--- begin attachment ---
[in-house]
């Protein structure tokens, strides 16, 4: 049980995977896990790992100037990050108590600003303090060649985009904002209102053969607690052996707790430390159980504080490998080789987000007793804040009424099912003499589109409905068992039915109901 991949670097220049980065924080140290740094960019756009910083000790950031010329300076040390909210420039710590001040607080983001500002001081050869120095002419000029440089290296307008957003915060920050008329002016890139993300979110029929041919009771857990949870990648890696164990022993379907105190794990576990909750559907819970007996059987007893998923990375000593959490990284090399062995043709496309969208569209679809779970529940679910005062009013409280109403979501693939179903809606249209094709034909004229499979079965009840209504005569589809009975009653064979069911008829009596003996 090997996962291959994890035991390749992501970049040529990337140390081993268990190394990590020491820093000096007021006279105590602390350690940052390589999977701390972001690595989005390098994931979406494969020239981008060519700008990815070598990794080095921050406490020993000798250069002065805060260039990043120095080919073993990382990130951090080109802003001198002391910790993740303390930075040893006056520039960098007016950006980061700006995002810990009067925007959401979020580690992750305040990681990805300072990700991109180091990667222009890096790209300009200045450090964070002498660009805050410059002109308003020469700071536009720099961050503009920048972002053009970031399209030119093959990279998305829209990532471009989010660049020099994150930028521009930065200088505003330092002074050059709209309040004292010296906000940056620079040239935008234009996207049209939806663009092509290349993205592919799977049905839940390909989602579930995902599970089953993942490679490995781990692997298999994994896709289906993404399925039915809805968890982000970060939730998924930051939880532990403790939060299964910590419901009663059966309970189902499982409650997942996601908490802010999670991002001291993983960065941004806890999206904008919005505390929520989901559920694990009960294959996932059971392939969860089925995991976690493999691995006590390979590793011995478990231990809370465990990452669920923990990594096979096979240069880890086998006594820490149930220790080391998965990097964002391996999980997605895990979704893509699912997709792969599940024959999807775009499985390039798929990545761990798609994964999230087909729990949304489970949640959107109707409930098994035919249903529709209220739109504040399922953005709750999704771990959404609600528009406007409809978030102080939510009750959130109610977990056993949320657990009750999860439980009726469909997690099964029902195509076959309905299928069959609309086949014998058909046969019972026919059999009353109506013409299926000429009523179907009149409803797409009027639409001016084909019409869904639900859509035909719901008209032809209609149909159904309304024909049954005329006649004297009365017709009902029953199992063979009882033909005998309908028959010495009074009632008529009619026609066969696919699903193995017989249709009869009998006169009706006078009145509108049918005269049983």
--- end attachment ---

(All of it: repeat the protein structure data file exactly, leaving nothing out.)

[in-house]
């Protein structure tokens, strides 16, 4: 049980995977896990790992100037990050108590600003303090060649985009904002209102053969607690052996707790430390159980504080490998080789987000007793804040009424099912003499589109409905068992039915109901 991949670097220049980065924080140290740094960019756009910083000790950031010329300076040390909210420039710590001040607080983001500002001081050869120095002419000029440089290296307008957003915060920050008329002016890139993300979110029929041919009771857990949870990648890696164990022993379907105190794990576990909750559907819970007996059987007893998923990375000593959490990284090399062995043709496309969208569209679809779970529940679910005062009013409280109403979501693939179903809606249209094709034909004229499979079965009840209504005569589809009975009653064979069911008829009596003996 090997996962291959994890035991390749992501970049040529990337140390081993268990190394990590020491820093000096007021006279105590602390350690940052390589999977701390972001690595989005390098994931979406494969020239981008060519700008990815070598990794080095921050406490020993000798250069002065805060260039990043120095080919073993990382990130951090080109802003001198002391910790993740303390930075040893006056520039960098007016950006980061700006995002810990009067925007959401979020580690992750305040990681990805300072990700991109180091990667222009890096790209300009200045450090964070002498660009805050410059002109308003020469700071536009720099961050503009920048972002053009970031399209030119093959990279998305829209990532471009989010660049020099994150930028521009930065200088505003330092002074050059709209309040004292010296906000940056620079040239935008234009996207049209939806663009092509290349993205592919799977049905839940390909989602579930995902599970089953993942490679490995781990692997298999994994896709289906993404399925039915809805968890982000970060939730998924930051939880532990403790939060299964910590419901009663059966309970189902499982409650997942996601908490802010999670991002001291993983960065941004806890999206904008919005505390929520989901559920694990009960294959996932059971392939969860089925995991976690493999691995006590390979590793011995478990231990809370465990990452669920923990990594096979096979240069880890086998006594820490149930220790080391998965990097964002391996999980997605895990979704893509699912997709792969599940024959999807775009499985390039798929990545761990798609994964999230087909729990949304489970949640959107109707409930098994035919249903529709209220739109504040399922953005709750999704771990959404609600528009406007409809978030102080939510009750959130109610977990056993949320657990009750999860439980009726469909997690099964029902195509076959309905299928069959609309086949014998058909046969019972026919059999009353109506013409299926000429009523179907009149409803797409009027639409001016084909019409869904639900859509035909719901008209032809209609149909159904309304024909049954005329006649004297009365017709009902029953199992063979009882033909005998309908028959010495009074009632008529009619026609066969696919699903193995017989249709009869009998006169009706006078009145509108049918005269049983």